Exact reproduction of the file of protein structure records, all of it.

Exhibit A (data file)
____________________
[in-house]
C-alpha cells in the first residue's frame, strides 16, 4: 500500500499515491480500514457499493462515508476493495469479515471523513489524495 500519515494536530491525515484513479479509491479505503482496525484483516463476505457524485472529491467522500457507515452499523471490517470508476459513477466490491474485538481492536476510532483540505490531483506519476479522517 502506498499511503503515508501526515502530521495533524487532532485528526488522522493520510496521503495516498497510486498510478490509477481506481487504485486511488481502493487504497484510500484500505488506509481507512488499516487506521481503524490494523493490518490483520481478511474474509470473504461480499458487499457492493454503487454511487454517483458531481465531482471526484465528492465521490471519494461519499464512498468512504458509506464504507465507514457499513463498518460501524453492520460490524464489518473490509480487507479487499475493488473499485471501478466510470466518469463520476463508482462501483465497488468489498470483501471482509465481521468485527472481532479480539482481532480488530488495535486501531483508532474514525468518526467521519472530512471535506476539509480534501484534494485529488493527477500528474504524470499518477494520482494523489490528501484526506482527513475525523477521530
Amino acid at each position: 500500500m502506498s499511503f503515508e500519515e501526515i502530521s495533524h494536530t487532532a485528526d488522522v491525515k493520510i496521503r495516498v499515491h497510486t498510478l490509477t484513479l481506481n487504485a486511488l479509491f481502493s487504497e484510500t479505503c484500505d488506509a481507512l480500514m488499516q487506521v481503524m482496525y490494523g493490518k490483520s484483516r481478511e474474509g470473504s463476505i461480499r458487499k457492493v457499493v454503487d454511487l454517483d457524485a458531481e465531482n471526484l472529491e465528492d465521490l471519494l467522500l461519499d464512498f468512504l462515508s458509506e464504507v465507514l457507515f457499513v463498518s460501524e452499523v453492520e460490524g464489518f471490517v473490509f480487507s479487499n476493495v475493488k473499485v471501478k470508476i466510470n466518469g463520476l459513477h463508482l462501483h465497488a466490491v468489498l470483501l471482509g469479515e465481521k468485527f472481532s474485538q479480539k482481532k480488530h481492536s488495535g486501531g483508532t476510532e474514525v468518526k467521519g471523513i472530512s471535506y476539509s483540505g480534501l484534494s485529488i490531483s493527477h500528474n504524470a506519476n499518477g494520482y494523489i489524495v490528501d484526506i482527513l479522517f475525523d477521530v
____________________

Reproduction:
[in-house]
C-alpha cells in the first residue's frame, strides 16, 4: 500500500499515491480500514457499493462515508476493495469479515471523513489524495 500519515494536530491525515484513479479509491479505503482496525484483516463476505457524485472529491467522500457507515452499523471490517470508476459513477466490491474485538481492536476510532483540505490531483506519476479522517 502506498499511503503515508501526515502530521495533524487532532485528526488522522493520510496521503495516498497510486498510478490509477481506481487504485486511488481502493487504497484510500484500505488506509481507512488499516487506521481503524490494523493490518490483520481478511474474509470473504461480499458487499457492493454503487454511487454517483458531481465531482471526484465528492465521490471519494461519499464512498468512504458509506464504507465507514457499513463498518460501524453492520460490524464489518473490509480487507479487499475493488473499485471501478466510470466518469463520476463508482462501483465497488468489498470483501471482509465481521468485527472481532479480539482481532480488530488495535486501531483508532474514525468518526467521519472530512471535506476539509480534501484534494485529488493527477500528474504524470499518477494520482494523489490528501484526506482527513475525523477521530
Amino acid at each position: 500500500m502506498s499511503f503515508e500519515e501526515i502530521s495533524h494536530t487532532a485528526d488522522v491525515k493520510i496521503r495516498v499515491h497510486t498510478l490509477t484513479l481506481n487504485a486511488l479509491f481502493s487504497e484510500t479505503c484500505d488506509a481507512l480500514m488499516q487506521v481503524m482496525y490494523g493490518k490483520s484483516r481478511e474474509g470473504s463476505i461480499r458487499k457492493v457499493v454503487d454511487l454517483d457524485a458531481e465531482n471526484l472529491e465528492d465521490l471519494l467522500l461519499d464512498f468512504l462515508s458509506e464504507v465507514l457507515f457499513v463498518s460501524e452499523v453492520e460490524g464489518f471490517v473490509f480487507s479487499n476493495v475493488k473499485v471501478k470508476i466510470n466518469g463520476l459513477h463508482l462501483h465497488a466490491v468489498l470483501l471482509g469479515e465481521k468485527f472481532s474485538q479480539k482481532k480488530h481492536s488495535g486501531g483508532t476510532e474514525v468518526k467521519g471523513i472530512s471535506y476539509s483540505g480534501l484534494s485529488i490531483s493527477h500528474n504524470a506519476n499518477g494520482y494523489i489524495v490528501d484526506i482527513l479522517f475525523d477521530v